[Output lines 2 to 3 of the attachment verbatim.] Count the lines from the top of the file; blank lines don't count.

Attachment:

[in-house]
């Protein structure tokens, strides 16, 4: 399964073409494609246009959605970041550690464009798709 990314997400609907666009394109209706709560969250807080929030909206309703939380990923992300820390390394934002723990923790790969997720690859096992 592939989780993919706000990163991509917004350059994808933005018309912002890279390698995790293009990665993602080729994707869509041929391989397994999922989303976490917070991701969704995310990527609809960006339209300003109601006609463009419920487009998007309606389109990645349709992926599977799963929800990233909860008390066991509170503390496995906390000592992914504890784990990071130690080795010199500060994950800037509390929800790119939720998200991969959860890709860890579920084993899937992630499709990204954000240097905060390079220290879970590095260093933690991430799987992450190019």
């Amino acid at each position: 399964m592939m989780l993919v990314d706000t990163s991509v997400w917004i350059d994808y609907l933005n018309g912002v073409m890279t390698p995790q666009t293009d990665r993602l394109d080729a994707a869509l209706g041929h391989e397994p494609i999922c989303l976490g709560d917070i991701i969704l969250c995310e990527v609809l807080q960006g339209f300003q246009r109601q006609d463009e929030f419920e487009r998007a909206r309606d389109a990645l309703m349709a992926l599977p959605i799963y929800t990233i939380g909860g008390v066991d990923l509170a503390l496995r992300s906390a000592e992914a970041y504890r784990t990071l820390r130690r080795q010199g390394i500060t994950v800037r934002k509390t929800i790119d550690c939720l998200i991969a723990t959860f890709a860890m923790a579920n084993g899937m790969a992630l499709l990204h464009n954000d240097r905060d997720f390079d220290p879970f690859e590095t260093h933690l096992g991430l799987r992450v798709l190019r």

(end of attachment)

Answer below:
């Protein structure tokens, strides 16, 4: 399964073409494609246009959605970041550690464009798709 990314997400609907666009394109209706709560969250807080929030909206309703939380990923992300820390390394934002723990923790790969997720690859096992 592939989780993919706000990163991509917004350059994808933005018309912002890279390698995790293009990665993602080729994707869509041929391989397994999922989303976490917070991701969704995310990527609809960006339209300003109601006609463009419920487009998007309606389109990645349709992926599977799963929800990233909860008390066991509170503390496995906390000592992914504890784990990071130690080795010199500060994950800037509390929800790119939720998200991969959860890709860890579920084993899937992630499709990204954000240097905060390079220290879970590095260093933690991430799987992450190019």
């Amino acid at each position: 399964m592939m989780l993919v990314d706000t990163s991509v997400w917004i350059d994808y609907l933005n018309g912002v073409m890279t390698p995790q666009t293009d990665r993602l394109d080729a994707a869509l209706g041929h391989e397994p494609i999922c989303l976490g709560d917070i991701i969704l969250c995310e990527v609809l807080q960006g339209f300003q246009r109601q006609d463009e929030f419920e487009r998007a909206r309606d389109a990645l309703m349709a992926l599977p959605i799963y929800t990233i939380g909860g008390v066991d990923l509170a503390l496995r992300s906390a000592e992914a970041y504890r784990t990071l820390r130690r080795q010199g390394i500060t994950v800037r934002k509390t929800i790119d550690c939720l998200i991969a723990t959860f890709a860890m923790a579920n084993g899937m790969a992630l499709l990204h464009n954000d240097r905060d997720f390079d220290p879970f690859e590095t260093h933690l096992g991430l799987r992450v798709l190019r």